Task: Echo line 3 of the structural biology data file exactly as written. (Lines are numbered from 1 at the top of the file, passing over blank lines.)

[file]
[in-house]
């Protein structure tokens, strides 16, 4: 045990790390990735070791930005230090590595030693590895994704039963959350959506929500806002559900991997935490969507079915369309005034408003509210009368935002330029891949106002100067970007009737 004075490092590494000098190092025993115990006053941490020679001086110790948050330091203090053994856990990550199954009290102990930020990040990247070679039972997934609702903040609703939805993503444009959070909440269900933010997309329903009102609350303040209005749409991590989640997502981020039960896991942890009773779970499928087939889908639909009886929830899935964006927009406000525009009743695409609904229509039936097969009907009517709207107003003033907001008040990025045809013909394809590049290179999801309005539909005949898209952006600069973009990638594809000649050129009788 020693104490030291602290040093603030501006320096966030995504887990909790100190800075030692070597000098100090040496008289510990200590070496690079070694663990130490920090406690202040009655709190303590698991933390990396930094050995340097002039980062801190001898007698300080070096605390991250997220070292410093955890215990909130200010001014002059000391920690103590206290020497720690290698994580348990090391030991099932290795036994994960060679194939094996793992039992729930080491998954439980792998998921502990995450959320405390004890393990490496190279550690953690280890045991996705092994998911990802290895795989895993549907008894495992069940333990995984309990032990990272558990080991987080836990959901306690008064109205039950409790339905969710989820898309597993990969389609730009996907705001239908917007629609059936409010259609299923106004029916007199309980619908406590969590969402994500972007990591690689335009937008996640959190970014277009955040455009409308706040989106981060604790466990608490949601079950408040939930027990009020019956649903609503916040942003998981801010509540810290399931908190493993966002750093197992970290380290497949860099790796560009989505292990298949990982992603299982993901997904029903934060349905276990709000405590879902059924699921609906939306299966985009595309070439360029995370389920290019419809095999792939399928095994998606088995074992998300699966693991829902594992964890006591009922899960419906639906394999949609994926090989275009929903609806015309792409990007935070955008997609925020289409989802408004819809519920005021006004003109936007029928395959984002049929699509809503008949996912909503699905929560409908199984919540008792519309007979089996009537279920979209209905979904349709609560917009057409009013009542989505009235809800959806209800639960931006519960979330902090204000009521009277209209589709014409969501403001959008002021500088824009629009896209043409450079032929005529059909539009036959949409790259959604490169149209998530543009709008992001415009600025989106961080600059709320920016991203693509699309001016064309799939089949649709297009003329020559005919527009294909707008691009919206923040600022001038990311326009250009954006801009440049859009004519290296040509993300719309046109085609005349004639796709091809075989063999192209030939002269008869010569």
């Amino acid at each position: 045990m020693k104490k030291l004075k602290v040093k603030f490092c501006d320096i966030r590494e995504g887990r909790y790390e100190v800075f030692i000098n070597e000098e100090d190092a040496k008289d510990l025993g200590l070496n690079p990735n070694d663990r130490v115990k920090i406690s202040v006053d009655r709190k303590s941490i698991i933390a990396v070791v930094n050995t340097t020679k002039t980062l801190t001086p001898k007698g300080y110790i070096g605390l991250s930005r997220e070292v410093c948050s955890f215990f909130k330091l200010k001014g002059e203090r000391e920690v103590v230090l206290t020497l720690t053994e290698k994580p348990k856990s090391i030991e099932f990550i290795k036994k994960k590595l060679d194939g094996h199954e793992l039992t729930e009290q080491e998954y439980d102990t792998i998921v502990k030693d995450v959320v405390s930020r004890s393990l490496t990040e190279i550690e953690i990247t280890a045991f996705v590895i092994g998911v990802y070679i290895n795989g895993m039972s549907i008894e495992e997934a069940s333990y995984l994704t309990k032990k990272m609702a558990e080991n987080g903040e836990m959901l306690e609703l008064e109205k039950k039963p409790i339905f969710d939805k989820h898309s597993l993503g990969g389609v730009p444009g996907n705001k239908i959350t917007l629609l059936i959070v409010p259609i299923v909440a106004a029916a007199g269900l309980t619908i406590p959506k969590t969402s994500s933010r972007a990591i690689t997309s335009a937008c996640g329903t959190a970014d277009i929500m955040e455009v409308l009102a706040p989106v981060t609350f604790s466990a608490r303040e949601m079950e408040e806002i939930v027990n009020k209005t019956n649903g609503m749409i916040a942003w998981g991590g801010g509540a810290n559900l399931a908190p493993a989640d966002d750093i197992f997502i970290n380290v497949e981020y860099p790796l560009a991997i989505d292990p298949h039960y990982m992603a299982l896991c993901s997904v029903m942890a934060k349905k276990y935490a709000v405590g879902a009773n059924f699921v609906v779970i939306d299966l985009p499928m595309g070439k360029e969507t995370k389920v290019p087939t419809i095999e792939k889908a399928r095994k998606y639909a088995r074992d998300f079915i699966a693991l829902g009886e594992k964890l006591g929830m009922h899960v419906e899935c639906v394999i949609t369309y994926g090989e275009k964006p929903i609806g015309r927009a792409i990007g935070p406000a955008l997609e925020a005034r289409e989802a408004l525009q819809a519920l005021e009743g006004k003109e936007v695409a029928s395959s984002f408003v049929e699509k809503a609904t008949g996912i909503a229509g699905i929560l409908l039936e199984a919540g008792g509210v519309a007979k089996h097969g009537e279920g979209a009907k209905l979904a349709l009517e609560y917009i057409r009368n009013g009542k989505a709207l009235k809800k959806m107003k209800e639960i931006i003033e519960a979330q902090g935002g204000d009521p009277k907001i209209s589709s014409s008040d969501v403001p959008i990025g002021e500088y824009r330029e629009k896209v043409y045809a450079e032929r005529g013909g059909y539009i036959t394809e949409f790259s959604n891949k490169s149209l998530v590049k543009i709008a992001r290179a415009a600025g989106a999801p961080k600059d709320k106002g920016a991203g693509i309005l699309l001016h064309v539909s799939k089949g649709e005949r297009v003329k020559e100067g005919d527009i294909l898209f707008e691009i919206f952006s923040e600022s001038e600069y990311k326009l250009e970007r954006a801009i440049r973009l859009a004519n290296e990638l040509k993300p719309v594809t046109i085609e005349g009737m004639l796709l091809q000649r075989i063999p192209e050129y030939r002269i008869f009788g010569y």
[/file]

């Amino acid at each position: 045990m020693k104490k030291l004075k602290v040093k603030f490092c501006d320096i966030r590494e995504g887990r909790y790390e100190v800075f030692i000098n070597e000098e100090d190092a040496k008289d510990l025993g200590l070496n690079p990735n070694d663990r130490v115990k920090i406690s202040v006053d009655r709190k303590s941490i698991i933390a990396v070791v930094n050995t340097t020679k002039t980062l801190t001086p001898k007698g300080y110790i070096g605390l991250s930005r997220e070292v410093c948050s955890f215990f909130k330091l200010k001014g002059e203090r000391e920690v103590v230090l206290t020497l720690t053994e290698k994580p348990k856990s090391i030991e099932f990550i290795k036994k994960k590595l060679d194939g094996h199954e793992l039992t729930e009290q080491e998954y439980d102990t792998i998921v502990k030693d995450v959320v405390s930020r004890s393990l490496t990040e190279i550690e953690i990247t280890a045991f996705v590895i092994g998911v990802y070679i290895n795989g895993m039972s549907i008894e495992e997934a069940s333990y995984l994704t309990k032990k990272m609702a558990e080991n987080g903040e836990m959901l306690e609703l008064e109205k039950k039963p409790i339905f969710d939805k989820h898309s597993l993503g990969g389609v730009p444009g996907n705001k239908i959350t917007l629609l059936i959070v409010p259609i299923v909440a106004a029916a007199g269900l309980t619908i406590p959506k969590t969402s994500s933010r972007a990591i690689t997309s335009a937008c996640g329903t959190a970014d277009i929500m955040e455009v409308l009102a706040p989106v981060t609350f604790s466990a608490r303040e949601m079950e408040e806002i939930v027990n009020k209005t019956n649903g609503m749409i916040a942003w998981g991590g801010g509540a810290n559900l399931a908190p493993a989640d966002d750093i197992f997502i970290n380290v497949e981020y860099p790796l560009a991997i989505d292990p298949h039960y990982m992603a299982l896991c993901s997904v029903m942890a934060k349905k276990y935490a709000v405590g879902a009773n059924f699921v609906v779970i939306d299966l985009p499928m595309g070439k360029e969507t995370k389920v290019p087939t419809i095999e792939k889908a399928r095994k998606y639909a088995r074992d998300f079915i699966a693991l829902g009886e594992k964890l006591g929830m009922h899960v419906e899935c639906v394999i949609t369309y994926g090989e275009k964006p929903i609806g015309r927009a792409i990007g935070p406000a955008l997609e925020a005034r289409e989802a408004l525009q819809a519920l005021e009743g006004k003109e936007v695409a029928s395959s984002f408003v049929e699509k809503a609904t008949g996912i909503a229509g699905i929560l409908l039936e199984a919540g008792g509210v519309a007979k089996h097969g009537e279920g979209a009907k209905l979904a349709l009517e609560y917009i057409r009368n009013g009542k989505a709207l009235k809800k959806m107003k209800e639960i931006i003033e519960a979330q902090g935002g204000d009521p009277k907001i209209s589709s014409s008040d969501v403001p959008i990025g002021e500088y824009r330029e629009k896209v043409y045809a450079e032929r005529g013909g059909y539009i036959t394809e949409f790259s959604n891949k490169s149209l998530v590049k543009i709008a992001r290179a415009a600025g989106a999801p961080k600059d709320k106002g920016a991203g693509i309005l699309l001016h064309v539909s799939k089949g649709e005949r297009v003329k020559e100067g005919d527009i294909l898209f707008e691009i919206f952006s923040e600022s001038e600069y990311k326009l250009e970007r954006a801009i440049r973009l859009a004519n290296e990638l040509k993300p719309v594809t046109i085609e005349g009737m004639l796709l091809q000649r075989i063999p192209e050129y030939r002269i008869f009788g010569y």